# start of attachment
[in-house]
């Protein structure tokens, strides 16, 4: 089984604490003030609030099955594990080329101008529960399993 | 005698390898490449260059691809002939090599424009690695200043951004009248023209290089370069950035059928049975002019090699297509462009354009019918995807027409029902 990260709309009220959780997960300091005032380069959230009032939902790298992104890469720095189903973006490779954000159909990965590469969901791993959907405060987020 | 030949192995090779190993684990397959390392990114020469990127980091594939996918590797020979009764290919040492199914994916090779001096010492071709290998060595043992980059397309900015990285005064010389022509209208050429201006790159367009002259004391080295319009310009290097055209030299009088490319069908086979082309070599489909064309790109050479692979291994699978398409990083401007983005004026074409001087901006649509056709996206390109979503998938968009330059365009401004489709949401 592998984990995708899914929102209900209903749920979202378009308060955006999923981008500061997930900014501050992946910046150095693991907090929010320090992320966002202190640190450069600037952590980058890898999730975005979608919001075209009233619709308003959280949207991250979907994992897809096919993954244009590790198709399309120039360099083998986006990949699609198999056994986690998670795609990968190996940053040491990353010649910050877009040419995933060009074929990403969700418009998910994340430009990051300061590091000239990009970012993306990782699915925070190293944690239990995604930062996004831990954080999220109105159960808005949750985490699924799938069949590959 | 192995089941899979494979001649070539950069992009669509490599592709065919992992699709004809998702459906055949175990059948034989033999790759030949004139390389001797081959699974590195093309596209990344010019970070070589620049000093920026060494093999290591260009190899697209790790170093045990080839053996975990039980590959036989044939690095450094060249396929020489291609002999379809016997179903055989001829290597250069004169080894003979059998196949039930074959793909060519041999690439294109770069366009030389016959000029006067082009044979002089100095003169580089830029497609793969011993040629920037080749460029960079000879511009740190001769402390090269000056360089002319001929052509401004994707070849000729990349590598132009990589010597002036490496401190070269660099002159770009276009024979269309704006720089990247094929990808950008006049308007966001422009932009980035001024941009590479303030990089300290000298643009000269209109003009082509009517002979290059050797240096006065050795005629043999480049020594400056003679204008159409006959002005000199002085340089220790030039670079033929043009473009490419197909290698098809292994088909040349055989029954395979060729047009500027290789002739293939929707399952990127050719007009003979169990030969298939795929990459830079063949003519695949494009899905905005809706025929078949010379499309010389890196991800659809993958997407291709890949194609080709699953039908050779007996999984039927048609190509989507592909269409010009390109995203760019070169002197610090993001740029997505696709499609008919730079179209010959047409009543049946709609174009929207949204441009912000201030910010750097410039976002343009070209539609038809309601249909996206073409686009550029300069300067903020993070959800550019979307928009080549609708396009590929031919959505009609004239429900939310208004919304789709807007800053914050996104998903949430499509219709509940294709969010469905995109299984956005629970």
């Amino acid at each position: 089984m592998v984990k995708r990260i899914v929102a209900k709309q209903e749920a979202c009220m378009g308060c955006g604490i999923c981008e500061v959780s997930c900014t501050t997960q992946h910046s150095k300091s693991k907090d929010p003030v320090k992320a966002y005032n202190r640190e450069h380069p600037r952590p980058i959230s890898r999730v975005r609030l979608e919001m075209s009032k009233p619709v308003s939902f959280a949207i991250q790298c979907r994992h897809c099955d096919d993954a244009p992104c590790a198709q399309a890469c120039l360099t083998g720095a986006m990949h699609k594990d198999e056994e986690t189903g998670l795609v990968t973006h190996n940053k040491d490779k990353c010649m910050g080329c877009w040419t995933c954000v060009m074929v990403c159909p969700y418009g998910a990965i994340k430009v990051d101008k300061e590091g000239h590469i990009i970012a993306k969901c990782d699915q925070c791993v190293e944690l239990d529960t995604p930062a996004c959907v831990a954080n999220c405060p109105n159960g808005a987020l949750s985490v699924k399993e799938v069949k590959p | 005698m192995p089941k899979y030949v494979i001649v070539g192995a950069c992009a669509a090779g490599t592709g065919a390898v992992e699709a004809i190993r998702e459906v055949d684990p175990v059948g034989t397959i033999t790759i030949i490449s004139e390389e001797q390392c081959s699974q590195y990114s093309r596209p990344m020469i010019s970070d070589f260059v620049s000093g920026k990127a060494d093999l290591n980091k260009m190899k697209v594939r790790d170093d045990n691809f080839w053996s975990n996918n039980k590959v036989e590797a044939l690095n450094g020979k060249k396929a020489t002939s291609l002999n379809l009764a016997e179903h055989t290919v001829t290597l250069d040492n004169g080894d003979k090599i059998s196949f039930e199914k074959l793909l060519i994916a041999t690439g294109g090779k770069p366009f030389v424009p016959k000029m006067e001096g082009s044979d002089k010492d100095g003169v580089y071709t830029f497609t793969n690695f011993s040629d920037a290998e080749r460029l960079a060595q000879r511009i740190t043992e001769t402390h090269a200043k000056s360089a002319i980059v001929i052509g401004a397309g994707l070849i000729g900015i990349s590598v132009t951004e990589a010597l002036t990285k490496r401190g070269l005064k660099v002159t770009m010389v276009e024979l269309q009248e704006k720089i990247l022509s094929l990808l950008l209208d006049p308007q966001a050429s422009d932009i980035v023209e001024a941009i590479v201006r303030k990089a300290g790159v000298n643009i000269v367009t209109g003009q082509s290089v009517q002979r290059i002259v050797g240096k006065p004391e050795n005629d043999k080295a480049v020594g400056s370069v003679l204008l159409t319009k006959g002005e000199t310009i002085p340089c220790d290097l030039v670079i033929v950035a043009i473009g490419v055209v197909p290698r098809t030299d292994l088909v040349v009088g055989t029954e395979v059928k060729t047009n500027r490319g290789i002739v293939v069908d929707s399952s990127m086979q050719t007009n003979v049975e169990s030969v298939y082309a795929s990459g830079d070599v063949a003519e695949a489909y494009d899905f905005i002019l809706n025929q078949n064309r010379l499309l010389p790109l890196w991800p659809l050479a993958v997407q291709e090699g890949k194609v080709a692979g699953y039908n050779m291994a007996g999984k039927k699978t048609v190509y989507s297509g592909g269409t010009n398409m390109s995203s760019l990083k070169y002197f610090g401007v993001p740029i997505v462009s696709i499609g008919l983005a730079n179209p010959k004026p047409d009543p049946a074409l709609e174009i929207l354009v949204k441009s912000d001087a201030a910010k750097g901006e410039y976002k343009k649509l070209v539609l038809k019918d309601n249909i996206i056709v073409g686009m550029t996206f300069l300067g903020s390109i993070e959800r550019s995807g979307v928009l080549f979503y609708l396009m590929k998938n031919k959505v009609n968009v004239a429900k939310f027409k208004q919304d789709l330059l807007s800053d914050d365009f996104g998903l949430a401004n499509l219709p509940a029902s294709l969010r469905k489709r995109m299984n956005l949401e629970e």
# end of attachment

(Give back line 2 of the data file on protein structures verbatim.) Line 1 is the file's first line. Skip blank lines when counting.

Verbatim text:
């Protein structure tokens, strides 16, 4: 089984604490003030609030099955594990080329101008529960399993 | 005698390898490449260059691809002939090599424009690695200043951004009248023209290089370069950035059928049975002019090699297509462009354009019918995807027409029902 990260709309009220959780997960300091005032380069959230009032939902790298992104890469720095189903973006490779954000159909990965590469969901791993959907405060987020 | 030949192995090779190993684990397959390392990114020469990127980091594939996918590797020979009764290919040492199914994916090779001096010492071709290998060595043992980059397309900015990285005064010389022509209208050429201006790159367009002259004391080295319009310009290097055209030299009088490319069908086979082309070599489909064309790109050479692979291994699978398409990083401007983005004026074409001087901006649509056709996206390109979503998938968009330059365009401004489709949401 592998984990995708899914929102209900209903749920979202378009308060955006999923981008500061997930900014501050992946910046150095693991907090929010320090992320966002202190640190450069600037952590980058890898999730975005979608919001075209009233619709308003959280949207991250979907994992897809096919993954244009590790198709399309120039360099083998986006990949699609198999056994986690998670795609990968190996940053040491990353010649910050877009040419995933060009074929990403969700418009998910994340430009990051300061590091000239990009970012993306990782699915925070190293944690239990995604930062996004831990954080999220109105159960808005949750985490699924799938069949590959 | 192995089941899979494979001649070539950069992009669509490599592709065919992992699709004809998702459906055949175990059948034989033999790759030949004139390389001797081959699974590195093309596209990344010019970070070589620049000093920026060494093999290591260009190899697209790790170093045990080839053996975990039980590959036989044939690095450094060249396929020489291609002999379809016997179903055989001829290597250069004169080894003979059998196949039930074959793909060519041999690439294109770069366009030389016959000029006067082009044979002089100095003169580089830029497609793969011993040629920037080749460029960079000879511009740190001769402390090269000056360089002319001929052509401004994707070849000729990349590598132009990589010597002036490496401190070269660099002159770009276009024979269309704006720089990247094929990808950008006049308007966001422009932009980035001024941009590479303030990089300290000298643009000269209109003009082509009517002979290059050797240096006065050795005629043999480049020594400056003679204008159409006959002005000199002085340089220790030039670079033929043009473009490419197909290698098809292994088909040349055989029954395979060729047009500027290789002739293939929707399952990127050719007009003979169990030969298939795929990459830079063949003519695949494009899905905005809706025929078949010379499309010389890196991800659809993958997407291709890949194609080709699953039908050779007996999984039927048609190509989507592909269409010009390109995203760019070169002197610090993001740029997505696709499609008919730079179209010959047409009543049946709609174009929207949204441009912000201030910010750097410039976002343009070209539609038809309601249909996206073409686009550029300069300067903020993070959800550019979307928009080549609708396009590929031919959505009609004239429900939310208004919304789709807007800053914050996104998903949430499509219709509940294709969010469905995109299984956005629970």